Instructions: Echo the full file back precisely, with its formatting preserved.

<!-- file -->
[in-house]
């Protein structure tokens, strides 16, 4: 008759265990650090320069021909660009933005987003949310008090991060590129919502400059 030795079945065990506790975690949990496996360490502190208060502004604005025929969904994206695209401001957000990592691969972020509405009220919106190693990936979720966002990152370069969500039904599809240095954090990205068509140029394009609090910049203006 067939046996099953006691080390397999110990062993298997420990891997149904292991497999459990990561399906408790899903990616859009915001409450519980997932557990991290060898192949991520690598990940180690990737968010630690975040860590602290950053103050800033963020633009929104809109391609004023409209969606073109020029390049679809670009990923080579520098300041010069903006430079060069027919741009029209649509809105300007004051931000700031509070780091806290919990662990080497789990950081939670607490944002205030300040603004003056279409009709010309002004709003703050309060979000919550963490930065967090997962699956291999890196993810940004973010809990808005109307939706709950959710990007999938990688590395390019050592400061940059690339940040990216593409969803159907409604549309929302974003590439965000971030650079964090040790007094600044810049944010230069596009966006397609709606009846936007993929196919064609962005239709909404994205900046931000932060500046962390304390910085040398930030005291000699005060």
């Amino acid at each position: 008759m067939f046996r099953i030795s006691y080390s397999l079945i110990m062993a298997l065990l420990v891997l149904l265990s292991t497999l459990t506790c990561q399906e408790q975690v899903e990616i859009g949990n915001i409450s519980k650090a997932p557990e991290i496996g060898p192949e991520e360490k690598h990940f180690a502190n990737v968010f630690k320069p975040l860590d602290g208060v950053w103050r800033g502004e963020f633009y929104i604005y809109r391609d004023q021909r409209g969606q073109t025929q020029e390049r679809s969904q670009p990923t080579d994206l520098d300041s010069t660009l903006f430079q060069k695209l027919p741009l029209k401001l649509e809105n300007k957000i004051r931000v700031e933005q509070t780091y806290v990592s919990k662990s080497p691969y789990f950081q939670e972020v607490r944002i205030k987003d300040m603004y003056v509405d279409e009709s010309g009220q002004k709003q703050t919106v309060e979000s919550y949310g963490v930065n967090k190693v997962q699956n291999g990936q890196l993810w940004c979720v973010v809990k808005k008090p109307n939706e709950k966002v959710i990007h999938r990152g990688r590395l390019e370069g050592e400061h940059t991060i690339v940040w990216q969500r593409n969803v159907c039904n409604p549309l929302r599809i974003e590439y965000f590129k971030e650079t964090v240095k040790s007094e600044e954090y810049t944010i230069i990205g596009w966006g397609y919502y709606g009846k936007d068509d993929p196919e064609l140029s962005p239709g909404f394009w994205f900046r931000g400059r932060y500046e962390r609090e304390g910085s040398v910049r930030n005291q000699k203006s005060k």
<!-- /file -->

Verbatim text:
[in-house]
């Protein structure tokens, strides 16, 4: 008759265990650090320069021909660009933005987003949310008090991060590129919502400059 030795079945065990506790975690949990496996360490502190208060502004604005025929969904994206695209401001957000990592691969972020509405009220919106190693990936979720966002990152370069969500039904599809240095954090990205068509140029394009609090910049203006 067939046996099953006691080390397999110990062993298997420990891997149904292991497999459990990561399906408790899903990616859009915001409450519980997932557990991290060898192949991520690598990940180690990737968010630690975040860590602290950053103050800033963020633009929104809109391609004023409209969606073109020029390049679809670009990923080579520098300041010069903006430079060069027919741009029209649509809105300007004051931000700031509070780091806290919990662990080497789990950081939670607490944002205030300040603004003056279409009709010309002004709003703050309060979000919550963490930065967090997962699956291999890196993810940004973010809990808005109307939706709950959710990007999938990688590395390019050592400061940059690339940040990216593409969803159907409604549309929302974003590439965000971030650079964090040790007094600044810049944010230069596009966006397609709606009846936007993929196919064609962005239709909404994205900046931000932060500046962390304390910085040398930030005291000699005060």
């Amino acid at each position: 008759m067939f046996r099953i030795s006691y080390s397999l079945i110990m062993a298997l065990l420990v891997l149904l265990s292991t497999l459990t506790c990561q399906e408790q975690v899903e990616i859009g949990n915001i409450s519980k650090a997932p557990e991290i496996g060898p192949e991520e360490k690598h990940f180690a502190n990737v968010f630690k320069p975040l860590d602290g208060v950053w103050r800033g502004e963020f633009y929104i604005y809109r391609d004023q021909r409209g969606q073109t025929q020029e390049r679809s969904q670009p990923t080579d994206l520098d300041s010069t660009l903006f430079q060069k695209l027919p741009l029209k401001l649509e809105n300007k957000i004051r931000v700031e933005q509070t780091y806290v990592s919990k662990s080497p691969y789990f950081q939670e972020v607490r944002i205030k987003d300040m603004y003056v509405d279409e009709s010309g009220q002004k709003q703050t919106v309060e979000s919550y949310g963490v930065n967090k190693v997962q699956n291999g990936q890196l993810w940004c979720v973010v809990k808005k008090p109307n939706e709950k966002v959710i990007h999938r990152g990688r590395l390019e370069g050592e400061h940059t991060i690339v940040w990216q969500r593409n969803v159907c039904n409604p549309l929302r599809i974003e590439y965000f590129k971030e650079t964090v240095k040790s007094e600044e954090y810049t944010i230069i990205g596009w966006g397609y919502y709606g009846k936007d068509d993929p196919e064609l140029s962005p239709g909404f394009w994205f900046r931000g400059r932060y500046e962390r609090e304390g910085s040398v910049r930030n005291q000699k203006s005060k």